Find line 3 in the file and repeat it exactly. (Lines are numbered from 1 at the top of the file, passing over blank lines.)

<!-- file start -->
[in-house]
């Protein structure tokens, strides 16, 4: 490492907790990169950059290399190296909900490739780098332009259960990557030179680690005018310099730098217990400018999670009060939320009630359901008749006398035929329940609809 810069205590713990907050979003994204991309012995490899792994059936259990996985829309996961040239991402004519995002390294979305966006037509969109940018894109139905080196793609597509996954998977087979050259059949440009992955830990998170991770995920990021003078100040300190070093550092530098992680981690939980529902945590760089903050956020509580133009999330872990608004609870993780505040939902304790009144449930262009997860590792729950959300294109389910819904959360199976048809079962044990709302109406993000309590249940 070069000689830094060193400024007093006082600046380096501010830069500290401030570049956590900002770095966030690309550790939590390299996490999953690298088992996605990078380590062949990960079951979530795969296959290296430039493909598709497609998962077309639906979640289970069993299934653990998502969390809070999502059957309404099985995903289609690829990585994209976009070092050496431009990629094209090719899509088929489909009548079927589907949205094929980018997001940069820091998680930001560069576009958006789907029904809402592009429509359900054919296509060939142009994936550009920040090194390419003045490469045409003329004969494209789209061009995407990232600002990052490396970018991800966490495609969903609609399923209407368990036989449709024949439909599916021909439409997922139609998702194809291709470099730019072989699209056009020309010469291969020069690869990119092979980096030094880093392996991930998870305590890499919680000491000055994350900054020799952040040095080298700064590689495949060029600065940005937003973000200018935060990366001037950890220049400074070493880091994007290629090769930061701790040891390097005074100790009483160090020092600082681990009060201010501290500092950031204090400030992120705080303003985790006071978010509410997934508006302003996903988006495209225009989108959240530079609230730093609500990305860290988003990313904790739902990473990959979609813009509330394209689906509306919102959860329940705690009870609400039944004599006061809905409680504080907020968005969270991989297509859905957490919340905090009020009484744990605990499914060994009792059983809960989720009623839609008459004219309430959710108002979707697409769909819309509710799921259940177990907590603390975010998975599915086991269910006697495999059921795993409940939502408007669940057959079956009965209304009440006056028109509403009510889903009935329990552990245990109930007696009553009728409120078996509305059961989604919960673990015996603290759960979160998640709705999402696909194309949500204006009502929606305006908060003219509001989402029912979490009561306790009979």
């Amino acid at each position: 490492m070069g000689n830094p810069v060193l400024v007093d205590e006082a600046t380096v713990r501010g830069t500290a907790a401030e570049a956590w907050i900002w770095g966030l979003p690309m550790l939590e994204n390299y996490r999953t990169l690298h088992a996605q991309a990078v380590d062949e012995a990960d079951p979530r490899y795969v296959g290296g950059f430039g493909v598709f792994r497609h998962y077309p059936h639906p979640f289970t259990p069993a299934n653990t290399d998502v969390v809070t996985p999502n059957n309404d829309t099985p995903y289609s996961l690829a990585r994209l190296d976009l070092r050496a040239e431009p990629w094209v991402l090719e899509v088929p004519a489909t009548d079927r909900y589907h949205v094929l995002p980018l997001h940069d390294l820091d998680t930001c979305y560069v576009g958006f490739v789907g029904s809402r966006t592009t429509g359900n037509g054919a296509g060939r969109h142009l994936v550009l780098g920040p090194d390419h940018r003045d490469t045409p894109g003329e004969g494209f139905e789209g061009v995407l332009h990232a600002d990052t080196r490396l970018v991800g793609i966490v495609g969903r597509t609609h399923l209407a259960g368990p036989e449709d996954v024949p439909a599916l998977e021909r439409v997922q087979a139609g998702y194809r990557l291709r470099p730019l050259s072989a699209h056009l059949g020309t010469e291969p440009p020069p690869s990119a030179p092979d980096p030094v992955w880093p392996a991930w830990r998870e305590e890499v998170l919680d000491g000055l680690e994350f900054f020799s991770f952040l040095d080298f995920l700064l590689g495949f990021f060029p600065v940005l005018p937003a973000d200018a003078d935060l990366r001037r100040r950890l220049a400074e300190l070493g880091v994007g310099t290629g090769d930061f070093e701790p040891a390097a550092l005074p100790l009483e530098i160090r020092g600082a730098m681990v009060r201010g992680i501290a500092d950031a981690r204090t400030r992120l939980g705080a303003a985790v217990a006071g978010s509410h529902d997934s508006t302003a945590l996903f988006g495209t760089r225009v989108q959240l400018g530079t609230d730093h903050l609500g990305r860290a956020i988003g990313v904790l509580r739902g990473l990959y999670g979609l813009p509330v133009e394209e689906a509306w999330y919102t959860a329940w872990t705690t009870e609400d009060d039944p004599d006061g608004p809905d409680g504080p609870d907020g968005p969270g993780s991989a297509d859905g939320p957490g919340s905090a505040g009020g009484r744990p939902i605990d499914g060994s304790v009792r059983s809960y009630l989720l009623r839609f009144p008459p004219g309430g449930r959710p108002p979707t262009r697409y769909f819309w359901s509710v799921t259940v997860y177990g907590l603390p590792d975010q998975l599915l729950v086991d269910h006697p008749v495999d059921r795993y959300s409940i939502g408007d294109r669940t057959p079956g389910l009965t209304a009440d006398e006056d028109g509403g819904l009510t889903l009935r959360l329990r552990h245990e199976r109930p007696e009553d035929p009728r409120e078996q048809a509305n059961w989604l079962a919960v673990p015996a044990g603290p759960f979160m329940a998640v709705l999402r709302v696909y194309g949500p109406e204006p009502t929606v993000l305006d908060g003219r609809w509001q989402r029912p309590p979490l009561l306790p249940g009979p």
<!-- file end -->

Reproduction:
């Amino acid at each position: 490492m070069g000689n830094p810069v060193l400024v007093d205590e006082a600046t380096v713990r501010g830069t500290a907790a401030e570049a956590w907050i900002w770095g966030l979003p690309m550790l939590e994204n390299y996490r999953t990169l690298h088992a996605q991309a990078v380590d062949e012995a990960d079951p979530r490899y795969v296959g290296g950059f430039g493909v598709f792994r497609h998962y077309p059936h639906p979640f289970t259990p069993a299934n653990t290399d998502v969390v809070t996985p999502n059957n309404d829309t099985p995903y289609s996961l690829a990585r994209l190296d976009l070092r050496a040239e431009p990629w094209v991402l090719e899509v088929p004519a489909t009548d079927r909900y589907h949205v094929l995002p980018l997001h940069d390294l820091d998680t930001c979305y560069v576009g958006f490739v789907g029904s809402r966006t592009t429509g359900n037509g054919a296509g060939r969109h142009l994936v550009l780098g920040p090194d390419h940018r003045d490469t045409p894109g003329e004969g494209f139905e789209g061009v995407l332009h990232a600002d990052t080196r490396l970018v991800g793609i966490v495609g969903r597509t609609h399923l209407a259960g368990p036989e449709d996954v024949p439909a599916l998977e021909r439409v997922q087979a139609g998702y194809r990557l291709r470099p730019l050259s072989a699209h056009l059949g020309t010469e291969p440009p020069p690869s990119a030179p092979d980096p030094v992955w880093p392996a991930w830990r998870e305590e890499v998170l919680d000491g000055l680690e994350f900054f020799s991770f952040l040095d080298f995920l700064l590689g495949f990021f060029p600065v940005l005018p937003a973000d200018a003078d935060l990366r001037r100040r950890l220049a400074e300190l070493g880091v994007g310099t290629g090769d930061f070093e701790p040891a390097a550092l005074p100790l009483e530098i160090r020092g600082a730098m681990v009060r201010g992680i501290a500092d950031a981690r204090t400030r992120l939980g705080a303003a985790v217990a006071g978010s509410h529902d997934s508006t302003a945590l996903f988006g495209t760089r225009v989108q959240l400018g530079t609230d730093h903050l609500g990305r860290a956020i988003g990313v904790l509580r739902g990473l990959y999670g979609l813009p509330v133009e394209e689906a509306w999330y919102t959860a329940w872990t705690t009870e609400d009060d039944p004599d006061g608004p809905d409680g504080p609870d907020g968005p969270g993780s991989a297509d859905g939320p957490g919340s905090a505040g009020g009484r744990p939902i605990d499914g060994s304790v009792r059983s809960y009630l989720l009623r839609f009144p008459p004219g309430g449930r959710p108002p979707t262009r697409y769909f819309w359901s509710v799921t259940v997860y177990g907590l603390p590792d975010q998975l599915l729950v086991d269910h006697p008749v495999d059921r795993y959300s409940i939502g408007d294109r669940t057959p079956g389910l009965t209304a009440d006398e006056d028109g509403g819904l009510t889903l009935r959360l329990r552990h245990e199976r109930p007696e009553d035929p009728r409120e078996q048809a509305n059961w989604l079962a919960v673990p015996a044990g603290p759960f979160m329940a998640v709705l999402r709302v696909y194309g949500p109406e204006p009502t929606v993000l305006d908060g003219r609809w509001q989402r029912p309590p979490l009561l306790p249940g009979p």